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The Value of Credit Industry Groups

Credit Industry Groups are formed by credit professionals who represent a specific industry segment and get together each month to discuss their delinquent accounts. For example, there are several credit groups within the building supply industry. There are electrical groups, plumbing groups and a host of other groups, all related to construction. There is value in these credit industry groups.

Most credit industry groups are hosted by national or regional credit bureaus. Participants in the credit groups are required to sign a non-disclosure agreement that prevents them from sharing other data such as sales numbers and customer lists. Sharing information on delinquent accounts is the objective of credit industry groups.

Advantages of Credit Industry Groups

There are numerous reasons a business-owner would want their credit manager to attend and actively participate in credit industry groups. A creditor’s valuable contribution to the group meeting makes for successful credit management within a financially strong and vibrant industry.

The first advantage of credit industry groups is to help an industry manage marginal customers. Under normal conditions, sales at a profitable level can only be maintained if orders are accepted from a certain percentage of marginal customers on credit. Selling these border-line accounts profitably is where the credit professional demonstrates their real worth. This entails not only keeping losses within acceptable levels, but also keeping receivables in good shape so that your working capital is not strained by slow credit.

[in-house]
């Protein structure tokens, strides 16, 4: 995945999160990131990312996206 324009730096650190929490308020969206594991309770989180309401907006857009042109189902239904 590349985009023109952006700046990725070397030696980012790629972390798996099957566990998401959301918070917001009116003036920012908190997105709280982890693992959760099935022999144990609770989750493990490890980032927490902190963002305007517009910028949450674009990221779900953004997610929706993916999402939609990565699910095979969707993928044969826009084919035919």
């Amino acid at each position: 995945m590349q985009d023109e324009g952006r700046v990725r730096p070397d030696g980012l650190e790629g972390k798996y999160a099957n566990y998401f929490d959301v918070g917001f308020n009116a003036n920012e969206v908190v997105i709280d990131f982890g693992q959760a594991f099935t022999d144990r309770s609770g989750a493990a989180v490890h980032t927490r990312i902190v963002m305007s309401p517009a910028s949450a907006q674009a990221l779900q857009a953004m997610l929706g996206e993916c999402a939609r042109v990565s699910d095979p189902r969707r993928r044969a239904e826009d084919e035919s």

It is in the management of these marginal customers that a credit industry groups really demonstrate their value. Immediate losses must be avoided, and eventual losses must be justified on the basis of sales volume. Success comes from good judgment, experience, and knowledge. Active participation in industry credit meetings can go a long way to providing that knowledge and judgment.

A marginal account operating in a depressed geographical area is far more risky from a credit perspective than the same quality account in a prosperous area. The usual sources of credit information such as the credit bureaus do not account for this aspect. However, regional information is another advantage of credit industry groups.

Another advantage of credit industry groups has to do with long-term credit evaluations. In some circumstances, a customer may have been declined credit, only to see them thrive and become a major player in the marketplace. The customer won’t forget being turned down and your sales staff will hit a brick wall. This can be avoided with knowledge from credit industry groups.

Trade credit references and credit bureau reports are inadequate for determining the long view of a new business customer. The information you lack may be available through personal contacts that can be made in credit industry groups.

Long term credit decisions are more difficult to perform. However, they are very rewarding to your firm when they are sound. Confidence in a new customers business is rarely forgotten and years later will serve to cement a customer’s business like no other loyalty program can. A credit manager can have few higher paying dividend investments than those close acquaintances made at credit industry groups.

Don’t be hesitant to join local, regional or national credit industry groups.
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